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Ball-and-stick model of ethane-1,2-dithiol
Space-filling model of ethane-1,2-dithiol
Preferred IUPAC name
Other names
3D model (JSmol)
ECHA InfoCard 100.007.958
RTECS number KI3325000
Molar mass 94.19 g·mol−1
Appearance Colorless liquid
Density 1.123 g/cm3
Melting point −41 °C (−42 °F; 232 K)
Boiling point 146 °C (295 °F; 419 K) 46 mmHg
Slightly sol
Solubility in other solvents Good solubility in
most organic solvents
Acidity (pKa) ~11
1.5589 (D-line, 25 °C)
Toxic (T)
R-phrases (outdated) R10 R22
S-phrases (outdated) S16
NFPA 704
Flammability code 2: Must be moderately heated or exposed to relatively high ambient temperature before ignition can occur. Flash point between 38 and 93 °C (100 and 200 °F). E.g., diesel fuelHealth code 2: Intense or continued but not chronic exposure could cause temporary incapacitation or possible residual injury. E.g., chloroformReactivity (yellow): no hazard codeSpecial hazards (white): no codeNFPA 704 four-colored diamond
Flash point 50 °C (122 °F; 323 K)
Related compounds
Related thiols
1,1-Ethanedithiol; Ethanethiol; 1,3-Propanedithiol; 1,2-Benzenedithiol; Thiophenol
Except where otherwise noted, data are given for materials in their standard state (at 25 °C [77 °F], 100 kPa).
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Infobox references

1,2-Ethanedithiol, also known as EDT[1], is a colorless liquid with the formula C2H4(SH)2. It has a very characteristic odor which is compared by many people to rotten cabbage, it is a common building block in organic synthesis and an excellent ligand for metal ions.


1,2-Ethanedithiol is prepared commercially by the reaction of 1,2-dichloroethane with aqueous sodium bisulfide. In the laboratory, it can also be prepared by the action of 1,2-dibromoethane on thiourea followed by hydrolysis.[2]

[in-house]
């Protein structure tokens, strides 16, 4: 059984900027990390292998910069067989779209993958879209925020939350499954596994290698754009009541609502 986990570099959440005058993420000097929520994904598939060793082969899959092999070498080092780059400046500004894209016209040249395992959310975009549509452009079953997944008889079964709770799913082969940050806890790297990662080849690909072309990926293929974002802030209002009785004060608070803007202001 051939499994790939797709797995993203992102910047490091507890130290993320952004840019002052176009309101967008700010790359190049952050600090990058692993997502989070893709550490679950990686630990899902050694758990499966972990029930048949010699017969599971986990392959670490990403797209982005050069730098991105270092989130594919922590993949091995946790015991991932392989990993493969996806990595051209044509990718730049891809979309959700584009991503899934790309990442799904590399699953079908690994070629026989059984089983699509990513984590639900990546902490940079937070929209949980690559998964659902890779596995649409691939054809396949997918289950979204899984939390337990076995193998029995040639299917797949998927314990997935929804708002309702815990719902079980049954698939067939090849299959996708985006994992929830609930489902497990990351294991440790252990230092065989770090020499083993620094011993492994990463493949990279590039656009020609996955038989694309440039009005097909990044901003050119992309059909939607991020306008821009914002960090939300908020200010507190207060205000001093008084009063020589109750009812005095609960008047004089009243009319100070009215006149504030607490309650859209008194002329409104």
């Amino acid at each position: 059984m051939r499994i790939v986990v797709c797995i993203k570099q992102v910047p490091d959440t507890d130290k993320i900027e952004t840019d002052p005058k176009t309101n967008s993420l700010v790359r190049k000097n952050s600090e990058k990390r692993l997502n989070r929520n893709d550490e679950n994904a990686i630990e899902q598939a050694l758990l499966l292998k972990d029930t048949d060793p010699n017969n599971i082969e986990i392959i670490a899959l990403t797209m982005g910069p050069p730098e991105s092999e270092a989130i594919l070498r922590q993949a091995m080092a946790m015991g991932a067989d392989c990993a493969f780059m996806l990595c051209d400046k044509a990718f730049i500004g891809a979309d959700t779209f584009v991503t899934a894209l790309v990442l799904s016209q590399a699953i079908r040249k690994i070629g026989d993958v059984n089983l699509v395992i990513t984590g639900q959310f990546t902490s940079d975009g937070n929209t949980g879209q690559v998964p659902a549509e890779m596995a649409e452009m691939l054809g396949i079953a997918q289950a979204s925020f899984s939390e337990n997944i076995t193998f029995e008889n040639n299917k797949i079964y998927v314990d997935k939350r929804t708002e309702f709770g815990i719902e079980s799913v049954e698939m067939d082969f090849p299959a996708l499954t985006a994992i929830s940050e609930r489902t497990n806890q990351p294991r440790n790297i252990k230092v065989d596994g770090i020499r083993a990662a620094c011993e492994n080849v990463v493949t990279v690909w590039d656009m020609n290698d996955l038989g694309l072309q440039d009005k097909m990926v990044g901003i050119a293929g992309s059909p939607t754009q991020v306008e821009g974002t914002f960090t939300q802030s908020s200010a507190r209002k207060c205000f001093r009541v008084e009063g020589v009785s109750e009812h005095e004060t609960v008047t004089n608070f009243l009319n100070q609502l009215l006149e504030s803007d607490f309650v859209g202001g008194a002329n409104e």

As a 1,2-dithiol, this compound is widely used in organic chemistry because it reacts with aldehydes and ketones to give 1,3-dithiolanes, which are useful intermediates. [3]

C2H4(SH)2 + RR'CO → C2H4S2CRR' + H2O
Protecting a carbonyl group by converting it to a 1,3-dithiolane, using 1,2-ethanedithiol

Other 1,2- and 1,3-dithiols undergo this reaction to give related 1,3-dithiolanes and 1,3-dithianes (six-membered rings). Diols such as ethylene glycol undergo analogous reactions to 1,3-dioxolanes and 1,3-dioxanes. One distinguishing feature of the dithiolanes and dithianes derived from aldehydes is that the methyne group can be deprotonated and the resulting carbanion alkylated.

1,2-Ethanedithiol is commonly used as a scavenger in peptide cleavage synthesis.

See also[edit]


  1. ^ Choi, H.; Aldrich, J.v. (1993-07-01). "Comparison of methods for the Fmoc solid-phase synthesis and cleavage of a peptide containing both tryptophan and arginine". International Journal of Peptide and Protein Research. 42 (1): 58–63. doi:10.1111/j.1399-3011.1993.tb00350.x. ISSN 1399-3011.
  2. ^ Speziale, A. J. (1963). "Ethanedithiol". Organic Syntheses.; Collective Volume, 4, p. 401
  3. ^ R. E. Conrow "Ethanedithiol" in Encyclopedia of Reagents for Organic Synthesis (Ed: L. Paquette) 2004, J. Wiley & Sons, New York. doi:10.1002/047084289